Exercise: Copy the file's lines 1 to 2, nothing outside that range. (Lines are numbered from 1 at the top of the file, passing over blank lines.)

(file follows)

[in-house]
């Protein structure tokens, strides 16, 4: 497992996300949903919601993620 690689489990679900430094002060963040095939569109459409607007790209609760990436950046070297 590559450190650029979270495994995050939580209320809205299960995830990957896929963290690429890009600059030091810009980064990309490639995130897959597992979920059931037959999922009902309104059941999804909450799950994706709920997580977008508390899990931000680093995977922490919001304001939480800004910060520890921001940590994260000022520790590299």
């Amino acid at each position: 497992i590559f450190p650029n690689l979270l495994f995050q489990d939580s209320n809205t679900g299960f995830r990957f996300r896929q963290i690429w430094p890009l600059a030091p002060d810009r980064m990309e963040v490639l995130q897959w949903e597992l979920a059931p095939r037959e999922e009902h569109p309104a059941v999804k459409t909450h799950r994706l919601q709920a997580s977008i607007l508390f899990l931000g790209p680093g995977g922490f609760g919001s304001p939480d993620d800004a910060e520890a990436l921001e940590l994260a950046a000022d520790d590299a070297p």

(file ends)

[in-house]
């Protein structure tokens, strides 16, 4: 497992996300949903919601993620 690689489990679900430094002060963040095939569109459409607007790209609760990436950046070297 590559450190650029979270495994995050939580209320809205299960995830990957896929963290690429890009600059030091810009980064990309490639995130897959597992979920059931037959999922009902309104059941999804909450799950994706709920997580977008508390899990931000680093995977922490919001304001939480800004910060520890921001940590994260000022520790590299």